Sunday, July 17, 2011

What's Difficult About the Gospel?

I just returned from holidays and am lining up some content for the following weeks. In the meantime this is what I've been reflecting on lately.

Sometimes I feel like we’ve simplified the guts right out of the gospel. In our effort to communicate something of the good news to the people God puts in our lives there is a temptation to gloss over the demands that the gospel makes on anyone who embraces it. As Paul tells us in Romans, the only reasonable response to the gospel is to present our whole selves to God. Anything less is not enough. I’ve been reflecting on this recently on my own blog and evaluating my own presentation of the gospel to those God has given me to love.

There is a certain danger in missing this important part of the gospel. That danger is that eventually those we share our gospel messages with will catch on to the actual cost of the gospel. It is helpful at this point to note that Jesus never sells it short in the gospels. All that talk about taking up our crosses is not about lapel pins. More and more often I am running into Christians who feel that Christianity did not turn out to be what they were told it was – and tragically they have invested many years into something that just does not work. In the worst of these cases the folk have given up on their faith, or at least in the institutions that should be life giving to their faith. The best cases end up with folk finding new ways of taking the gospel’s claims serious. While any misrepresentation of the gospel is tragic, I think the lesson we can learn is that we need to find better ways to communicate the gospel in its entirety.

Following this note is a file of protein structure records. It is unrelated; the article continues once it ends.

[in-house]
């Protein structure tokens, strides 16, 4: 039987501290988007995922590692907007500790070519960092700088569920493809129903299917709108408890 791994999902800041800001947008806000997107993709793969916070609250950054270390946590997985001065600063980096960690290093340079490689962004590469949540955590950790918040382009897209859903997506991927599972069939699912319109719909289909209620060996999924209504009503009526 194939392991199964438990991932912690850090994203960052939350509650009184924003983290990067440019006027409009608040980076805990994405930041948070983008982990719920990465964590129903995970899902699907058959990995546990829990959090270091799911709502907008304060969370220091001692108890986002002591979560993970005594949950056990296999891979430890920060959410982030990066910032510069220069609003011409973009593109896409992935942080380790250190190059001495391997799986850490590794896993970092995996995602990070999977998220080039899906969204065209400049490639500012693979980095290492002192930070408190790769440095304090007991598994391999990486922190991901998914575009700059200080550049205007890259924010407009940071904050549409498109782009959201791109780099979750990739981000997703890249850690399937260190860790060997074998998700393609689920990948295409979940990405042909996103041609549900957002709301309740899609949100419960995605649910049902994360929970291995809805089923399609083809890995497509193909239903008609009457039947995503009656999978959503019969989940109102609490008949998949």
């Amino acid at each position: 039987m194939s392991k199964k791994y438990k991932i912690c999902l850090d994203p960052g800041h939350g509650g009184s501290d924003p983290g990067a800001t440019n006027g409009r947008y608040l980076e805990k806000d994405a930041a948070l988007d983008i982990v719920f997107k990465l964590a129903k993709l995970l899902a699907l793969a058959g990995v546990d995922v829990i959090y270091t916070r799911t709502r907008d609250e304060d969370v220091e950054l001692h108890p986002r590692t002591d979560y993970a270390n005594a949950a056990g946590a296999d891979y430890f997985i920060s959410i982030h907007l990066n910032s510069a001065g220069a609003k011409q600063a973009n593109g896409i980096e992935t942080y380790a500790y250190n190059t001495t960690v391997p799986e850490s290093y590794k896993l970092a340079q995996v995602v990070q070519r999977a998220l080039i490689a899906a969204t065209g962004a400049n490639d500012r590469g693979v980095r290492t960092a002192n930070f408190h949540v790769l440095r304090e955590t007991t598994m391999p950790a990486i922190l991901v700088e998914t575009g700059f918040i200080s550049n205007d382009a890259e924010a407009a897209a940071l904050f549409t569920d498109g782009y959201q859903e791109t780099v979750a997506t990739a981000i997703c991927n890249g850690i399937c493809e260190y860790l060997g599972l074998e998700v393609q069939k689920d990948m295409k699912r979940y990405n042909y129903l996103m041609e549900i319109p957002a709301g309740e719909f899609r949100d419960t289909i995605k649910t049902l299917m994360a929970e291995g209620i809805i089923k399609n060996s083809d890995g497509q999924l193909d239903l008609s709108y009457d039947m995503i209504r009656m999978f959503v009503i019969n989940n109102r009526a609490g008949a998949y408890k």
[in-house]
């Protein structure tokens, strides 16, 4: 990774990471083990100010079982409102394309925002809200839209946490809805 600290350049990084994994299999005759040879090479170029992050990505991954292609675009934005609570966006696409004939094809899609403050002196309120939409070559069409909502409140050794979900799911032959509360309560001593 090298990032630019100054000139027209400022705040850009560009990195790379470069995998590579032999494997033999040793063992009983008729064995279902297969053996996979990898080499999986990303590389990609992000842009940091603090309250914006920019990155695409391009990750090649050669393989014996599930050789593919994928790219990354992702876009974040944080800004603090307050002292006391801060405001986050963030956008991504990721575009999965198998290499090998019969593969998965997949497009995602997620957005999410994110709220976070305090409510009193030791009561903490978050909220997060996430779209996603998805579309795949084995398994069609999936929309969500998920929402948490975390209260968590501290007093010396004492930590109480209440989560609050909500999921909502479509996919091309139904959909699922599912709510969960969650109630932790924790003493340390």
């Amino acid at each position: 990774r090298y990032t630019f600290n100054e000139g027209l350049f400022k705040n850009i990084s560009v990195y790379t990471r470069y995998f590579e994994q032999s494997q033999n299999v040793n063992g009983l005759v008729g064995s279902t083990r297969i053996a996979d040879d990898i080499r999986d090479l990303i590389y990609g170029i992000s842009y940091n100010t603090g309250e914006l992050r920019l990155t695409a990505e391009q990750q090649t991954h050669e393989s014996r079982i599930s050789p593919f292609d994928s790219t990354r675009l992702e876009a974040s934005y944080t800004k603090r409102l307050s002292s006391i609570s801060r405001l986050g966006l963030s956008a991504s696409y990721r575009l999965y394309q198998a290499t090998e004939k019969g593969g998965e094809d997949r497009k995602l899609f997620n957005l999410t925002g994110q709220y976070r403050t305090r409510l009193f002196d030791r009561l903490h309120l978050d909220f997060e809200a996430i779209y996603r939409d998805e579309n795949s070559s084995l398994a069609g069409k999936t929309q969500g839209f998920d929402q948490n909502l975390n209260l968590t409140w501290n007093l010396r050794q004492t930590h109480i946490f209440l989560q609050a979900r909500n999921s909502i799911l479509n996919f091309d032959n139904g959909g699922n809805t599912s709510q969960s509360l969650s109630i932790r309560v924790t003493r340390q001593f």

John Wimber once said that a faulty gospel produces faulty Christians. Such an insight should cause us to always be vigilant as to the content and character of the gospel we preach. Let’s face it, we do not always get it right and different seasons bring out different aspects of the gospel. Our responsibility is to take seriously the need to continually reflect on and refine our understanding of the gospel. This is a serious charge we have been given. I personally think that this is now a season where God is calling us to consider the cost of the gospel and make that part, once again, of the content of the gospel we share with the people God leads us to.

Frank Emanuel, Freedom Vineyard, Ottawa.

1 comment:

  1. just pretend this came out tomorrow - been a long day driving and I posted without setting the schedule. Enjoy!

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